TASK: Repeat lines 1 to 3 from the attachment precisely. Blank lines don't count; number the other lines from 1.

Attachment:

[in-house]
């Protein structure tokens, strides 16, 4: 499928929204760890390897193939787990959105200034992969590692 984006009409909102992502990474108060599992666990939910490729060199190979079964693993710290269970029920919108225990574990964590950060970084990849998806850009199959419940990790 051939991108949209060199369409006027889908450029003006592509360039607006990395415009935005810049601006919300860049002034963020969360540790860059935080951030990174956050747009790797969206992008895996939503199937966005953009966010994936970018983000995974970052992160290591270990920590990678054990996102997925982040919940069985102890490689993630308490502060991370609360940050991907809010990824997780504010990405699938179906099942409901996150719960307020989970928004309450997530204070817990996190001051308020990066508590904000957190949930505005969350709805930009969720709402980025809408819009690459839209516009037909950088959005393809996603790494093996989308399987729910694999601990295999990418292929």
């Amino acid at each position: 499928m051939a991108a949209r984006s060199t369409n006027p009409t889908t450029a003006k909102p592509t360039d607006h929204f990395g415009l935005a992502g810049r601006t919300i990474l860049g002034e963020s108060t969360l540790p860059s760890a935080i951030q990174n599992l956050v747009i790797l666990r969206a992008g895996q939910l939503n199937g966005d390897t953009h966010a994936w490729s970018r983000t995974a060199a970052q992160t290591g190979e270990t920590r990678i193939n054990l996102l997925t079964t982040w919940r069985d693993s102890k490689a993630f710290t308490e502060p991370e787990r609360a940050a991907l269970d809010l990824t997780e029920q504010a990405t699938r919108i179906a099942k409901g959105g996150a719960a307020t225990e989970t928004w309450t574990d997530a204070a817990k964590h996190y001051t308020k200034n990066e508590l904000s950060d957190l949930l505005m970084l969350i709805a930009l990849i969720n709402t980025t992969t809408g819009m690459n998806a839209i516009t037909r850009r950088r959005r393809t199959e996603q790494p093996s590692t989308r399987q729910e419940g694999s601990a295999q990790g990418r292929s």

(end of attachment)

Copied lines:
[in-house]
């Protein structure tokens, strides 16, 4: 499928929204760890390897193939787990959105200034992969590692 984006009409909102992502990474108060599992666990939910490729060199190979079964693993710290269970029920919108225990574990964590950060970084990849998806850009199959419940990790 051939991108949209060199369409006027889908450029003006592509360039607006990395415009935005810049601006919300860049002034963020969360540790860059935080951030990174956050747009790797969206992008895996939503199937966005953009966010994936970018983000995974970052992160290591270990920590990678054990996102997925982040919940069985102890490689993630308490502060991370609360940050991907809010990824997780504010990405699938179906099942409901996150719960307020989970928004309450997530204070817990996190001051308020990066508590904000957190949930505005969350709805930009969720709402980025809408819009690459839209516009037909950088959005393809996603790494093996989308399987729910694999601990295999990418292929």
């Amino acid at each position: 499928m051939a991108a949209r984006s060199t369409n006027p009409t889908t450029a003006k909102p592509t360039d607006h929204f990395g415009l935005a992502g810049r601006t919300i990474l860049g002034e963020s108060t969360l540790p860059s760890a935080i951030q990174n599992l956050v747009i790797l666990r969206a992008g895996q939910l939503n199937g966005d390897t953009h966010a994936w490729s970018r983000t995974a060199a970052q992160t290591g190979e270990t920590r990678i193939n054990l996102l997925t079964t982040w919940r069985d693993s102890k490689a993630f710290t308490e502060p991370e787990r609360a940050a991907l269970d809010l990824t997780e029920q504010a990405t699938r919108i179906a099942k409901g959105g996150a719960a307020t225990e989970t928004w309450t574990d997530a204070a817990k964590h996190y001051t308020k200034n990066e508590l904000s950060d957190l949930l505005m970084l969350i709805a930009l990849i969720n709402t980025t992969t809408g819009m690459n998806a839209i516009t037909r850009r950088r959005r393809t199959e996603q790494p093996s590692t989308r399987q729910e419940g694999s601990a295999q990790g990418r292929s």